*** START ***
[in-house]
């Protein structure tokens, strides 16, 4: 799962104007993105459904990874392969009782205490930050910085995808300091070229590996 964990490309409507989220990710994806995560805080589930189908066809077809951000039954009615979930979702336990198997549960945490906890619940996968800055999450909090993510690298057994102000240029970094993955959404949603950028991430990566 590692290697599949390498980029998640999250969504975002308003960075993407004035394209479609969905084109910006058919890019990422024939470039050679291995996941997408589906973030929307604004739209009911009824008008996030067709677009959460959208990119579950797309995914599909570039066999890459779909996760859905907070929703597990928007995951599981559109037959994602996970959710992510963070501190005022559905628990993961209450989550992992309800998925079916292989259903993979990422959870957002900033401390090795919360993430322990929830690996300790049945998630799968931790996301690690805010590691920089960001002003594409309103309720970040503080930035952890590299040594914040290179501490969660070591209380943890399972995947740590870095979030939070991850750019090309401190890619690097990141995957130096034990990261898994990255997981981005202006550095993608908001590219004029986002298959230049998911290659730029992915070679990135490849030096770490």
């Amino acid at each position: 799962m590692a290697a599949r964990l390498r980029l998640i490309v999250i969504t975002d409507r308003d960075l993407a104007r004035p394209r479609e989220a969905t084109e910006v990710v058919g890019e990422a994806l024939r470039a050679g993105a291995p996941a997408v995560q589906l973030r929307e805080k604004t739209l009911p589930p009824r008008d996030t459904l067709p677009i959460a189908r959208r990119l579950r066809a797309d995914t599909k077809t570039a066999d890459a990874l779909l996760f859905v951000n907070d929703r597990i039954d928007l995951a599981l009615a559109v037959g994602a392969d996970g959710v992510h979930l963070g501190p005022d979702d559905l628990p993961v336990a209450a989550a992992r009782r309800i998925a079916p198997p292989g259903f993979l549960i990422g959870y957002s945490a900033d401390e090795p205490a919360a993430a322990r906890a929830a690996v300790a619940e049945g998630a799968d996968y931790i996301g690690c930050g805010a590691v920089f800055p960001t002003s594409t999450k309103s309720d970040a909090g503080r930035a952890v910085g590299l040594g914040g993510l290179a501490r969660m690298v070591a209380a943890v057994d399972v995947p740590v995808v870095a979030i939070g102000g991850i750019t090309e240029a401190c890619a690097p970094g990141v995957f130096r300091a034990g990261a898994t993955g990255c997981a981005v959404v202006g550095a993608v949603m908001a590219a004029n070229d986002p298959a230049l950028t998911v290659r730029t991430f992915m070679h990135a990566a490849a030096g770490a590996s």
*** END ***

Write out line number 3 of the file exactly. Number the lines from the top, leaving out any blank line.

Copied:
């Amino acid at each position: 799962m590692a290697a599949r964990l390498r980029l998640i490309v999250i969504t975002d409507r308003d960075l993407a104007r004035p394209r479609e989220a969905t084109e910006v990710v058919g890019e990422a994806l024939r470039a050679g993105a291995p996941a997408v995560q589906l973030r929307e805080k604004t739209l009911p589930p009824r008008d996030t459904l067709p677009i959460a189908r959208r990119l579950r066809a797309d995914t599909k077809t570039a066999d890459a990874l779909l996760f859905v951000n907070d929703r597990i039954d928007l995951a599981l009615a559109v037959g994602a392969d996970g959710v992510h979930l963070g501190p005022d979702d559905l628990p993961v336990a209450a989550a992992r009782r309800i998925a079916p198997p292989g259903f993979l549960i990422g959870y957002s945490a900033d401390e090795p205490a919360a993430a322990r906890a929830a690996v300790a619940e049945g998630a799968d996968y931790i996301g690690c930050g805010a590691v920089f800055p960001t002003s594409t999450k309103s309720d970040a909090g503080r930035a952890v910085g590299l040594g914040g993510l290179a501490r969660m690298v070591a209380a943890v057994d399972v995947p740590v995808v870095a979030i939070g102000g991850i750019t090309e240029a401190c890619a690097p970094g990141v995957f130096r300091a034990g990261a898994t993955g990255c997981a981005v959404v202006g550095a993608v949603m908001a590219a004029n070229d986002p298959a230049l950028t998911v290659r730029t991430f992915m070679h990135a990566a490849a030096g770490a590996s």